LGBTQ+ inclusivity: How K12 leaders can find common ground for all students

“We are all on different journeys and this helps your classmate on theirs,” may be all a student needs to hear if the culture has been created.
Collins Saint
Collins Saint
Collins Saint is an attorney at Brooks Pierce, who advises and litigates on behalf of public and private educational institutions and school boards on an array of education law issues, including special education and disability issues, civil rights laws, and tort claims. They may be reached at [email protected].

Running a school or district with simultaneously very liberal and very conservative viewpoints on LGBTQ+ identities and inclusivity can seem like an impossible task. Administrators strive to create psychologically safe places for students but how can that be done when it seems like one group’s sense of safety compromises another’s?

The answer may be simpler than it seems: Find the common ground. Cut through the noise, figure out where there are areas of agreement and move forward from there.

Common ground regarding bathrooms

For every issue, the first step is to know the laws in your state. Your school district may be required to prohibit transgender students from using the bathroom that aligns with their gender identity. Alternatively, other school districts may be required to allow transgender students to use that bathroom.

When finding common ground, conservatives and liberals can generally agree that (1) bathrooms should be places where students can relieve themselves without fear of intimidation, harassment, bullying or assault; (2) students have an expectation of privacy in the bathroom; and (3) students should not be made to feel uncomfortable in the bathroom.

Therefore, first, make sure your student codes of conduct are updated, clear and equally enforced. Have swift responses to allegations of inappropriate bathroom behavior, especially those related to improper sexual conduct in violation of Title IX.

Second, make sure your bathrooms (and locker rooms) are private. Have stalls and shower curtains, and install privacy strips. Third, have a single-stall bathroom open for students who are uncomfortable using a multi-stall bathroom.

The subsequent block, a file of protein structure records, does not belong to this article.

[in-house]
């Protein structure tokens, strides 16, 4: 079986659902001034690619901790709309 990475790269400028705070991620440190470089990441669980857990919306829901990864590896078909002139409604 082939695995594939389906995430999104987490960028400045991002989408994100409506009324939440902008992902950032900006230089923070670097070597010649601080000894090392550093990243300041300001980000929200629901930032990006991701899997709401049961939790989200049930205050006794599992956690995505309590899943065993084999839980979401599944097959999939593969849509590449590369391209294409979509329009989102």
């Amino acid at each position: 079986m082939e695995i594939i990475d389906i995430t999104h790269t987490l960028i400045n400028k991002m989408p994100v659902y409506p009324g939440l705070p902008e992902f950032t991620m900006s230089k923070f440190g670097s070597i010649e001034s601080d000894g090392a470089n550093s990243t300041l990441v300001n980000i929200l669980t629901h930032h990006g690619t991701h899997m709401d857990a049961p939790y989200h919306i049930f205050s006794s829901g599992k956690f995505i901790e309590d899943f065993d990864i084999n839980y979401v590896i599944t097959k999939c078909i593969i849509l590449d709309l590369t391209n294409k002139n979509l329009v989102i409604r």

Common ground regarding names

Recent research published in the Journal of Adolescent Health revealed that young people who are allowed to use their chosen name at school, home, work and with friends experienced 71% fewer severe depression symptoms, a 34% decrease in reported thoughts of suicide and a 65% decrease in suicidal attempts. As said by Utah Gov. Spencer Cox about transgender students, “Rarely has so much fear and anger been directed at so few. I don’t understand what they are going through or why they feel the way they do. But I want them to live.”

Read more: K12 chronic absenteeism has reached ‘stunning’ levels. Here’s why

Transgender students are not the only students who have thoughts of suicide, however. This is another place to find common ground. Students who feel disrespected, misunderstood and bullied may experience severe depression, regardless of their gender.

Indeed, bullying on the basis of religious ideology often flies under the radar. If schools intend to be a psychologically safe space for all students, they should promote efforts to be that for all students. Deal with bullying and promote a culture of respect. Teach how to disagree respectfully and how to research.

Again, state-by-state, the law varies on what school districts are required to do in regard to using chosen names and pronouns, and it is important to work with your legal counsel to determine what your obligations are. Regardless of the law, though, school districts should continue to promote respect for all regardless of ideology, sexual orientation or gender identity.

Common ground regarding disability

Liberal and conservative groups alike generally support a free and appropriate public education for students with disabilities. Recently, some parts of the country have recognized gender dysphoria (i.e., psychological distress that results from an incongruence between one’s sex assigned at birth and one’s gender identity) as a disability under the Americans with Disabilities Act. This means school districts must make accommodations. If the gender dysphoria impedes a child’s learning, a Section 504 Accommodation Plan may be in order.

Students with gender dysphoria may appropriately be accommodated by a plan that allows them access to certain resources and services. If being barred from a certain restroom causes a transgender child such distress that they do not use the restroom at school and develop urinary tract complications, an appropriate accommodation may be allowing them to use that bathroom.

If being called by their given name causes a transgender child such psychological distress that they cannot focus on school, an appropriate accommodation may be requiring school staff to use their chosen name.

While this disability-related information cannot be shared without the parent’s consent, this is where the culture of respect comes in. “We are all on different journeys and this helps your classmate on theirs,” may be all a child needs to hear if the culture has been created. It’s important to create this culture before you need it.

Most Popular